15.  36
    The Attalid Kingdom - R. E. Allen: The Attalid Kingdom. A Constitutional History. Pp. xi + 251; 2 maps. Oxford: Clarendon Press, 1983. £20. [REVIEW]John Briscoe - 1984 - The Classical Review 34 (02):266-268.
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  16.  10
    Crisis Points in the German Reich, 1871–1918. Studies in German Social and Constitutional History[REVIEW]Georg Franz-Willing - 1973 - Philosophy and History 6 (1):110-112.
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  17.  6
    A Brief Survey of English Constitutional History[REVIEW]J. Le Gay Brereton - 1926 - Australasian Journal of Philosophy 4 (1):72.
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  18.  12
    Review of : Conscience and the Constitution: History, Theory and Law of the Reconstruction Amendments.[REVIEW]Robert Justin Lipkin - 1995 - Ethics 106 (1):208-211.
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  19. History, Political Practice, and Constitutional Change.Jeffrey Seitzer - 1993
  20.  6
    The concept of constitution in the history of political thought.Arkadiusz Górnisiewicz & Bogdan Szlachta (eds.) - 2017 - Boston: De Gruyter Open.
    The aim of the present volume is to discuss the notion of constitution from the perspectives of history of political thought. Its scholarly intention is to go beyond the approach concentrating on the formal understanding of constitution and bring forward more complex historical and philosophic-political interpretations. Our point of departure was the need to revive the somehow neglected distinction between the idea of constitution as an act of conscious law-giving activity and the notion of constitution conceived as the set (...)
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  21.  8
    History Of Controversies Over Veil: Era Of Constitutional Monarchy II.Melek ÖKSÜZ - 2012 - Journal of Turkish Studies 7:467-487.
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  22.  7
    Constitutions as Conventions: A History of Non-reception.Andrew Sabl - 2017 - In Thomas Christiano, Ingrid Creppell & Jack Knight (eds.), Morality, Governance, and Social Institutions: Reflections on Russell Hardin. Cham: Springer Verlag. pp. 131-155.
    Russell Hardin’s theory of constitutions as conventions implies several conclusions that are striking, deep, important, counterintuitive, and very hard to deny. Nevertheless, they have had little influence on the field of political theory. This chapter seeks to explain that through two theses. The theory embarrasses the prevailing schools of political thought not just by denying their doctrines but by suggesting the irrelevance of many of their favorite questions. The theory seems, as Hardin presents it, more pessimistic and quietist than it (...)
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  23.  14
    Constitutional Debates, Rhetoric, and Political Philosophy in Spain’s Parliamentary History.Francisco J. Bellido - 2024 - Springer Nature Switzerland.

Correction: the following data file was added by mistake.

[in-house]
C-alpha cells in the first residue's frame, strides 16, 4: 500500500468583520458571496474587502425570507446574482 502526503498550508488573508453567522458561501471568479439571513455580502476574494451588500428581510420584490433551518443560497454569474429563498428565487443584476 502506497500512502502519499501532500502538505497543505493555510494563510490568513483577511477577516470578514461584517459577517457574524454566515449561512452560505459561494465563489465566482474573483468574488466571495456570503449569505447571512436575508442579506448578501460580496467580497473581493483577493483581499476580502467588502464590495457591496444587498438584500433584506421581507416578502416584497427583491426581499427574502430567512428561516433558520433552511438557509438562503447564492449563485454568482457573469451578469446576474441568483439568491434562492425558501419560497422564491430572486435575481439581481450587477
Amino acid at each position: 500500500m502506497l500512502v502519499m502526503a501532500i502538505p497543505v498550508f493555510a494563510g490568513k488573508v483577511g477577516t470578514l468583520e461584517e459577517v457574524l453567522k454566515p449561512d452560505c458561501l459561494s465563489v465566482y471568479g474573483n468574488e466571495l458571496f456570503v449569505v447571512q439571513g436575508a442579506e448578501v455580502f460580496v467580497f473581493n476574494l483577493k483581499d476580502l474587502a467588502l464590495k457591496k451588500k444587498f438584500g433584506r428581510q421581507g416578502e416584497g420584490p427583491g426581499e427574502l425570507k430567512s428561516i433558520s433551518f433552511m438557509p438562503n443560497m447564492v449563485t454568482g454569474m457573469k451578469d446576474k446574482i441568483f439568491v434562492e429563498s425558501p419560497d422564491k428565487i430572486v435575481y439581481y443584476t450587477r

This book examines the conceptual contributions of constituent representatives in Spain during the nineteenth and twentieth centuries. The Spanish Parliament has been the stage for the political modernisation of the country. Constitutional debates have historically led to the gradual acknowledgement and broadening – usually unevenly – of citizens’ rights. At the same time, constitutional debates have created opportunities to design institutions and settle legal mechanisms to enforce rights and distribute state resources. The book identifies and analyses rhetorical and (...)
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  24.  11
    Between constitution and interpretation: Identity as history.Annette Hilt - 2015 - Filozofija I Društvo 26 (2):293-314.
    The paper focuses on the possibilities to constitute meaning in the?borderline- situations? of the social sphere, such as the loss of validity of orientation within and experience of reality in the socially shared structures of the lifeworld. On the one hand, I will refer to A. Schutz? and his constitution-analysis of foreign understanding and of shared meaning; on the other hand, I bear onto I. Kert?sz literary project to narrate the biography of an Auschwitz-survivor as close to his experiential perspective (...)
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  25.  10
    The American Constitutional Order: History, Cases, and Philosophy.Douglas W. Kmiec (ed.) - 2009 - Lexisnexis Matthew Bender.
    The philosophical and natural law basis of the American order: remote and immediate ancestors -- The declaration and its constitution: linking first principle to necessary means -- A structurally-divided, but workable, government -- A limited government of enumerated power -- A government mindful of dual sovereignty -- A fair government -- A government commitment to freedom -- A government commitment to equality -- A government of imperfect knowledge of inkblots, liberty and life itself.
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  26.  18
    The Place of Herodotus’ Constitutional Debate in the History of Political Ideas and the Emergence of Classical Social Theory.Otto Linderborg - 2019 - AKROPOLIS: Journal of Hellenic Studies 3:5-28.